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Patients with brain tumours have a range of symptoms that can vary in severity, from headaches to a decline in cognitive function. The symptoms depend on the tumour type and its size, location and growth rate. Understanding what controls the growth rate of brain tumours might therefore lead to the development of therapies that slow cancer progression and improve the quality of life of people who have this type of cancer. In this report, Venkataramani and colleagues show that cancer cells form excitatory synaptic connections with neurons in the central nervous system. This connection accelerates tumour growth rate and lethality. Specifically, these neurogliomal synapses show a typical synaptic ultrastructure, are located on tumour “microtubes”, and produce postsynaptic currents that are mediated by glutamate receptors of the AMPA subtype. Tumour invasion and growth were reduced by anaesthesia and the AMPA receptor antagonist perampanel, respectively. These findings reveal a biologically relevant direct synaptic communication between neurons and glioma cells with potential clinical implications.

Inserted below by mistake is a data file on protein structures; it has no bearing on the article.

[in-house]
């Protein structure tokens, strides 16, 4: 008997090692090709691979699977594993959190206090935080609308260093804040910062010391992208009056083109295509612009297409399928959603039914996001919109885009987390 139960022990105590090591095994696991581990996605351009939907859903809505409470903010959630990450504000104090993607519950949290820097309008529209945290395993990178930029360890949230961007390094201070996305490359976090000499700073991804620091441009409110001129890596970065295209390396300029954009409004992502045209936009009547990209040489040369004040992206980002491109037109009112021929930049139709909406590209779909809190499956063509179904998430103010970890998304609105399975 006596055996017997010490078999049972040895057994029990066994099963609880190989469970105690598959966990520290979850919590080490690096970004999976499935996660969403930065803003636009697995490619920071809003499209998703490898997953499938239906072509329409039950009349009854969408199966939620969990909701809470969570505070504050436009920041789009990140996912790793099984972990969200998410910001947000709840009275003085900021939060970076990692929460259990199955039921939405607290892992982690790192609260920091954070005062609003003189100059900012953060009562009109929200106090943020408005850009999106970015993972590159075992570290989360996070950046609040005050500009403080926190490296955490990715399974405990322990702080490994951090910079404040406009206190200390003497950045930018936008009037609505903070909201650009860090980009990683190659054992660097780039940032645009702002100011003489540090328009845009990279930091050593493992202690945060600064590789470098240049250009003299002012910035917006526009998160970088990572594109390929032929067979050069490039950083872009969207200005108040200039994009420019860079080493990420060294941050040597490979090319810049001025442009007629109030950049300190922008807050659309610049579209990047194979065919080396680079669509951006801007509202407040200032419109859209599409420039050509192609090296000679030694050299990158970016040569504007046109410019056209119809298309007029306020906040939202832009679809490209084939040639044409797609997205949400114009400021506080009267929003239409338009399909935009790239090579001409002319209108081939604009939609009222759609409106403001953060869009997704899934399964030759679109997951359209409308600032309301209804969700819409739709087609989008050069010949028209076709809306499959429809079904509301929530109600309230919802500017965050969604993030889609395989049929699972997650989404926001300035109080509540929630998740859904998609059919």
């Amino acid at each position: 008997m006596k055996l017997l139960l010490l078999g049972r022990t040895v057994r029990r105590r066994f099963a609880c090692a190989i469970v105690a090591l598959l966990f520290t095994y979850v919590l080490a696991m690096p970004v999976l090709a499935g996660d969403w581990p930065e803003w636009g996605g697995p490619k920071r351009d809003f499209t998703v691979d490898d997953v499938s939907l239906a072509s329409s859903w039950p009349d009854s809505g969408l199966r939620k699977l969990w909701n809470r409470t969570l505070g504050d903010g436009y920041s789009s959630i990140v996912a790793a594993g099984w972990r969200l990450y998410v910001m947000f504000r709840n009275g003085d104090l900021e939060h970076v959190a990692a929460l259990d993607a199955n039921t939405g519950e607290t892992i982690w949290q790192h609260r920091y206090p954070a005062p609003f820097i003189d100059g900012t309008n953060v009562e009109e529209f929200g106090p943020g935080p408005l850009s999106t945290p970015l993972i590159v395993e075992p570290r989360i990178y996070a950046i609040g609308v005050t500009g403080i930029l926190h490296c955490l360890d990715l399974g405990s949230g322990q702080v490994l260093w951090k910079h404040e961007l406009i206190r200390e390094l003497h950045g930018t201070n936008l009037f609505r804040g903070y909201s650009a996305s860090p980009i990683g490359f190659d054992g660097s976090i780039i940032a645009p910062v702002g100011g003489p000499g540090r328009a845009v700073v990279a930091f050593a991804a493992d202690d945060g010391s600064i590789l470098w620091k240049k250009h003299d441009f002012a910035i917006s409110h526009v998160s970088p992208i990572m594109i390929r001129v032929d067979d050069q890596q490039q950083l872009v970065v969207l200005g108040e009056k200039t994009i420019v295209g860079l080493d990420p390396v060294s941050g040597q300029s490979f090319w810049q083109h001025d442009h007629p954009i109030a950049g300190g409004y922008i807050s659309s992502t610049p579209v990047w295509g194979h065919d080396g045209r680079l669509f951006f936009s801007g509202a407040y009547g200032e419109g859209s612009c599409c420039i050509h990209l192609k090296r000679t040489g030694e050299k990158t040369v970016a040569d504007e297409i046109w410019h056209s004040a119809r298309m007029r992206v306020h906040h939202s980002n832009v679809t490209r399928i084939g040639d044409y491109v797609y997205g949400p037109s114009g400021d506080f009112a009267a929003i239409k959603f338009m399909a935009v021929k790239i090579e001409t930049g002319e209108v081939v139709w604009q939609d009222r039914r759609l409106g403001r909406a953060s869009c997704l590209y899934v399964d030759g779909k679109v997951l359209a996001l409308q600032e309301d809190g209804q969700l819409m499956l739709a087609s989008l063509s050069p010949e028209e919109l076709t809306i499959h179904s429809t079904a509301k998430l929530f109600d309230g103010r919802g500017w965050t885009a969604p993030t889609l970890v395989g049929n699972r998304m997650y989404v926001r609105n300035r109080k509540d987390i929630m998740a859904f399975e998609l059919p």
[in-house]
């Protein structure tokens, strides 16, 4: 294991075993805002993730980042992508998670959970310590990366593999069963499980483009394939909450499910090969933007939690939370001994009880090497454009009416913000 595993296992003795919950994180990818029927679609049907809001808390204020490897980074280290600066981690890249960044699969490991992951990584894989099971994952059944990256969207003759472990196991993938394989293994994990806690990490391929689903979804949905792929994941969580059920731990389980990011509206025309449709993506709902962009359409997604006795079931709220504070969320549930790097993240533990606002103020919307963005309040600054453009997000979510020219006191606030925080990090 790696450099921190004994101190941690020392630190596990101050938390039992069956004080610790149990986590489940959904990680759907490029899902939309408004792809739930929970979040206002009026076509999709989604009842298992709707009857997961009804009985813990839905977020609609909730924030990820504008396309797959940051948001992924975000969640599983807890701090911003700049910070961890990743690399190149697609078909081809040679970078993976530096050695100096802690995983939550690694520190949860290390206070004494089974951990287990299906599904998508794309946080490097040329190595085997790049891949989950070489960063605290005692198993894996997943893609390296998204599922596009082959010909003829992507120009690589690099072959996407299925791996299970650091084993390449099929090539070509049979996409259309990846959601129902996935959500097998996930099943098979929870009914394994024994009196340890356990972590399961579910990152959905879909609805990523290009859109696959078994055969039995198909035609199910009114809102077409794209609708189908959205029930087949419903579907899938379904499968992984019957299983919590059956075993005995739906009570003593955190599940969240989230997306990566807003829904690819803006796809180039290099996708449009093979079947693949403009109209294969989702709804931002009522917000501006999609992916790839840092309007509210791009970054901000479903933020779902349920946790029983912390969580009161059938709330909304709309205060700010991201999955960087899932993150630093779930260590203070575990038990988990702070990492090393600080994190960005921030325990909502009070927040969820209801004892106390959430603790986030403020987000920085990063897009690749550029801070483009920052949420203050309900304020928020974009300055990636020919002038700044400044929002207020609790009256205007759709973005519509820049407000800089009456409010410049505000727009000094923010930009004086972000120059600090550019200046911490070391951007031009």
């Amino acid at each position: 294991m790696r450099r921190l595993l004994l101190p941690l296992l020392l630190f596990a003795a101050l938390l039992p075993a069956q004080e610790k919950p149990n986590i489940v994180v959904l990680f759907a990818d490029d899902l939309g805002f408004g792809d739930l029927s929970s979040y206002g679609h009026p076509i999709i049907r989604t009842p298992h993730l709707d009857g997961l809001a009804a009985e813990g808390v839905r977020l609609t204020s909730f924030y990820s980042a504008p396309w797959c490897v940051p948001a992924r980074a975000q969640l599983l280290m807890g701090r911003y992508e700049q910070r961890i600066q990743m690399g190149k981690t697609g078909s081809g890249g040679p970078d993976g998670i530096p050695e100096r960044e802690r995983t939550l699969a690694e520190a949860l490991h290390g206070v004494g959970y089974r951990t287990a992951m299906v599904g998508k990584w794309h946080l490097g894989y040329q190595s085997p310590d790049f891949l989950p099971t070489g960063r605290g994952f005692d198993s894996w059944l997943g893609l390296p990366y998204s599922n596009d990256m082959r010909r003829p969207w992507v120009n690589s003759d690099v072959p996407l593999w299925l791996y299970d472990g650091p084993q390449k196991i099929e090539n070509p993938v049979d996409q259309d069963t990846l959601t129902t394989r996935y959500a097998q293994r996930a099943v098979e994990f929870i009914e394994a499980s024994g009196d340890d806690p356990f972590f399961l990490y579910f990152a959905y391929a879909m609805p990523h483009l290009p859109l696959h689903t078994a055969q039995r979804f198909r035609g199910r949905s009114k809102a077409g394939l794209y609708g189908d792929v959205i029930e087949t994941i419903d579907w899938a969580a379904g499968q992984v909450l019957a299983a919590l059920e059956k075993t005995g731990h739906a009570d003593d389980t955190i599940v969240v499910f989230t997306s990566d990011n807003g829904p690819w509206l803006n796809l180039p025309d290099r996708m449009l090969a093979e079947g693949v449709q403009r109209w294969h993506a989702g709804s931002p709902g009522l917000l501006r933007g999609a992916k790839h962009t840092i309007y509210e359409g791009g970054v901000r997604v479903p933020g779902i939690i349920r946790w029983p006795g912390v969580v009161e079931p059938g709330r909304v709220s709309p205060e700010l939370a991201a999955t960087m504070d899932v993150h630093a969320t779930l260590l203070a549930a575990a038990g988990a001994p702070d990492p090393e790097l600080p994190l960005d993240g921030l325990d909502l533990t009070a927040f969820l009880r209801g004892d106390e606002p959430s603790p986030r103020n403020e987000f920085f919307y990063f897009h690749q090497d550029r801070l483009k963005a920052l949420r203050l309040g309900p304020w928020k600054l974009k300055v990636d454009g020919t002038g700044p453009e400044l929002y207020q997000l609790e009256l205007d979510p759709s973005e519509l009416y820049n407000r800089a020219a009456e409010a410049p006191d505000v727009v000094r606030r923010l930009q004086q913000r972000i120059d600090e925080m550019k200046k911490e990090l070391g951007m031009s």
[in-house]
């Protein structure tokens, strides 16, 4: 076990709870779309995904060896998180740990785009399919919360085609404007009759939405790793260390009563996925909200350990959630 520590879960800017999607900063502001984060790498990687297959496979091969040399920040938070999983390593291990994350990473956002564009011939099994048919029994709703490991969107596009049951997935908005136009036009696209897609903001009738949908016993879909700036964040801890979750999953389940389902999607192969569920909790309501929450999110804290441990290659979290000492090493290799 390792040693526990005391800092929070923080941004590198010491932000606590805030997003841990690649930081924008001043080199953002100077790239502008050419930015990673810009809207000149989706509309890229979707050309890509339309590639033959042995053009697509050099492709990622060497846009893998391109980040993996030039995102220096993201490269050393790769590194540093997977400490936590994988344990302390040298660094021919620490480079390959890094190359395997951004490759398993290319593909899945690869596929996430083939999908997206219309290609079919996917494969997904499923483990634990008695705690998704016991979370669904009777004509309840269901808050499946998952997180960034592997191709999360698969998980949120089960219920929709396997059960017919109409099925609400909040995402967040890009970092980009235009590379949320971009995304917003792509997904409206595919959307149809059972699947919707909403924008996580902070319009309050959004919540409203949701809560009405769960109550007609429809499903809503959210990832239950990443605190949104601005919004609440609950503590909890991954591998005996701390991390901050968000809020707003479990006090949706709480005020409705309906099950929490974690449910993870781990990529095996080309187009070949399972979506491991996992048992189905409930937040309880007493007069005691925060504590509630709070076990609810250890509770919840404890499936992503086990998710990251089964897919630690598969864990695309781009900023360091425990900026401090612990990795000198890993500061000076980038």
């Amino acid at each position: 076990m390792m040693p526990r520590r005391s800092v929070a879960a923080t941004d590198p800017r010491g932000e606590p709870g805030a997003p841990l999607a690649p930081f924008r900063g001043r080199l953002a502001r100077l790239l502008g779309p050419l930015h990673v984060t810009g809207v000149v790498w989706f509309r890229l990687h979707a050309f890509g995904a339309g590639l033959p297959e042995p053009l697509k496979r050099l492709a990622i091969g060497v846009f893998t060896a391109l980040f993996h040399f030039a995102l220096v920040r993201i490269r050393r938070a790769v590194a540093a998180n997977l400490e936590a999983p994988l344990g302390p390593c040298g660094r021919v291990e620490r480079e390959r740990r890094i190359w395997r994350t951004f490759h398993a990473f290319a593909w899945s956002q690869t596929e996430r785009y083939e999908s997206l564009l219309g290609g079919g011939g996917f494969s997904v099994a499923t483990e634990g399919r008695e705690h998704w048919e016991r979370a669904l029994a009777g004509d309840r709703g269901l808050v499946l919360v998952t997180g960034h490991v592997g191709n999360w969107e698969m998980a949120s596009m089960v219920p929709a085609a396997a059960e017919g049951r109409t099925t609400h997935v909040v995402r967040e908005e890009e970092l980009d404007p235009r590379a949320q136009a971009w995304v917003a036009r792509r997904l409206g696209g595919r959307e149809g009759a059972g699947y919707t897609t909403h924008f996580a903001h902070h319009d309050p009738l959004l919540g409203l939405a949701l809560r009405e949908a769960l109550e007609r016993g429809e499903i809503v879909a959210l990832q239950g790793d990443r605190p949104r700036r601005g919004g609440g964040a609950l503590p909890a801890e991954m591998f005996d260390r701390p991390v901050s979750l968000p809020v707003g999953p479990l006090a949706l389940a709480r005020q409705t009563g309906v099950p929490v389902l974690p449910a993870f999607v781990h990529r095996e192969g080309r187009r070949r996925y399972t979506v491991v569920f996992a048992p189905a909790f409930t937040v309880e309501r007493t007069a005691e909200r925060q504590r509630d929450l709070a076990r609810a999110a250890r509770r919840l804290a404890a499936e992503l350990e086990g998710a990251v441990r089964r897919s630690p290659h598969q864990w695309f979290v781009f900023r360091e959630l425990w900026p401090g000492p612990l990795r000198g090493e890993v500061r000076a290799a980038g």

Venkataramani V, Tanev DI, Strahle C, Studier-Fischer A, Fankhauser L, Kessler T, Körber C, Kardorff M, Ratliff M, Xie R, Horstmann H, Messer M, Paik SP, Knabbe J, Sahm F, Kurz FT, Acikgöz AA, Herrmannsdörfer F, Agarwal A, Bergles DE, Chalmers A, Miletic H, Turcan S, Mawrin C, Hänggi D, Liu HK, Wick W, Winkler F, Kuner T: Glutamatergic synaptic input to glioma cells drives brain tumour progression. Nature 573(7775):532-538 (2019).